What the difference in implementation of these two programs ? I'm not getting the difference in the calling of the setter function in these two codes

Tell us what’s happening:
Describe your issue in detail here.

  **Your code so far**

// Only change code below this line
class Thermostat{
get temperature(){
  var C=5/9 * (this._T-32);
  return C;
set temperature(Celsius){
  this._T = Celsius * 9.0 /5 +32;
// Only change code above this line

const thermos = new Thermostat(76); // Setting in Fahrenheit scale
let temp = thermos.temperature; // 24.44 in Celsius
thermos.temperature = 26;
temp = thermos.temperature; // 26 in Celsius

Why does the code in the image below not work the same as the above ? What’s the issue with the line
temp = thermos.temperature(26); in the code in the screenshot below ?

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Challenge: Use getters and setters to Control Access to an Object

Link to the challenge:

In one you have

in the other you do

temp = thermos.temperature(26);
1 Like

I mean that the setter function accepts a parameter. So why calling it like a normal function does not give the correct result ?
Can you explain the mechanism of calling the setter function ?
Sorry for the incomplete explanation of my problem, I’m a newbie.

Notice the syntax used to invoke the getter and setter. They do not even look like functions. Getters and setters are important because they hide internal implementation details.

get and set are special keywords that provide an alternative to writing your own functions with something like

function getTemperature(){
function setTemperature(celsuius){
const temp = thermos.getTemperature();
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Yes, that can be confusing. A setter is a function, so why don’t we call it like a function?

The answer is rather unsatisfying - because that’s what they decided. In some languages you call getters and setters like functions and in some you treat them like regular properties but the language handles it behind the scenes for you, converting it into a function call invisibly in the background. JS chose the latter.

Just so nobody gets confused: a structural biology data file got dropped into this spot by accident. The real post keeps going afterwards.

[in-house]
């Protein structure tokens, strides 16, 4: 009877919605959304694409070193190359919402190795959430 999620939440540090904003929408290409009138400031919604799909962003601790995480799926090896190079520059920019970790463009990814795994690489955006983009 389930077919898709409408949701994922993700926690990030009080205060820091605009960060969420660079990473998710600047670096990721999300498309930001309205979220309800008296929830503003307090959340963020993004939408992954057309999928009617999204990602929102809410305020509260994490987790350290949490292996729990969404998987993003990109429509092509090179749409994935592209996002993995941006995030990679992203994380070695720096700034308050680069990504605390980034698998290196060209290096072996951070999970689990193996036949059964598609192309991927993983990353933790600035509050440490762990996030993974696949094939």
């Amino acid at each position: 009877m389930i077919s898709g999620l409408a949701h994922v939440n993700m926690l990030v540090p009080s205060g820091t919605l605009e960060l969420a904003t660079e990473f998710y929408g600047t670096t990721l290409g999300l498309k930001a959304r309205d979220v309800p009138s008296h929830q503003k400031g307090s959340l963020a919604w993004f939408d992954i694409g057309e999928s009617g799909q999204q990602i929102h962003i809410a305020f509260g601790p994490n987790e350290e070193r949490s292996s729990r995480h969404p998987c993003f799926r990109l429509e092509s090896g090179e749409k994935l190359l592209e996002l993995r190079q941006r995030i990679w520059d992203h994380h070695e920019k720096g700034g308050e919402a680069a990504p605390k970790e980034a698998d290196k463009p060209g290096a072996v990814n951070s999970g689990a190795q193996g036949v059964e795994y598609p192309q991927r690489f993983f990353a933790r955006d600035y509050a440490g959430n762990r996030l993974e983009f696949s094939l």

Why? Perhaps because (I think) Java does it that way.

There is a certain logic to that. They want you to think of it as just getting and setting a property. You don’t need to know that behind the scenes you are really assigning and retrieving an invisible, private property. This gives the person that built the class complete control on how you set and retrieve that property. You don’t need to know the details.

One advantage of this is that if I build a class with a “normal” member and a lot of code is built around it, then what happens if I suddenly realize that I need to control access to that? Do I change it to functions and then go back through all the code and change everywhere it is accessed? Or maybe I could make that member private, change the name slightly (like prepend with an underscore) and then add a getter and setter with the original name - the code would use that member the exact same way but the class would handle it the way it needs to. No one needs to know (unless they want to look at my class code) that I’ve changed it.

It also fits a little better how we think about this, I think. I just want to set the value on the property. All I need to know is the name of that property/member. I don’t want to have to look at the inner workings of the class to find out what is going on. In fact, in some cases, that may not even be an easy option. All I know is that there is a “temperature” prop and I want to access or change it. How do you change class props? Just like any other prop. Is it an actual prop I’m accessing or is it a setter/getter that is using an invisible private member? I don’t know and in a lot of cases, I don’t really care - I just want it to work.

But yeah, it is a little confusing. If you study some OOP, the logic may be a little more clear. JS isn’t true OOP, but it does borrow some of the patterns.


That means that I know that it’s a function call , JS knows it but I have to treat it like a prop bcoz JS is designed to work like that.

Got it! They’re functions but it’s to be treated like a prop as JS works like that.


Yeah, that’s basically it. You’re right that it looks a little odd, but there is a logic to it.

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The point is if the user of the API tries to set a property it calls a setter function instead of just modifying the property. Which lets you have internal logic for what should happen if a property is set.

class doorMan {
  constructor(age) {
    this._age = age;

  set changeAge(age) {
    if (this._age < 18) {
      console.log('You are not allowed to change your age');
    this._age = age;
    console.log('Happy Birthday');

  get age() {
    return this._age;

const discoPerson1 = new doorMan(16);
console.log(discoPerson1.age); // 16

discoPerson1.changeAge = 21;
console.log(discoPerson1.age); // 16

const discoPerson2 = new doorMan(20);
console.log(discoPerson2.age); // 20

discoPerson2.changeAge = 21;
console.log(discoPerson2.age); // 21

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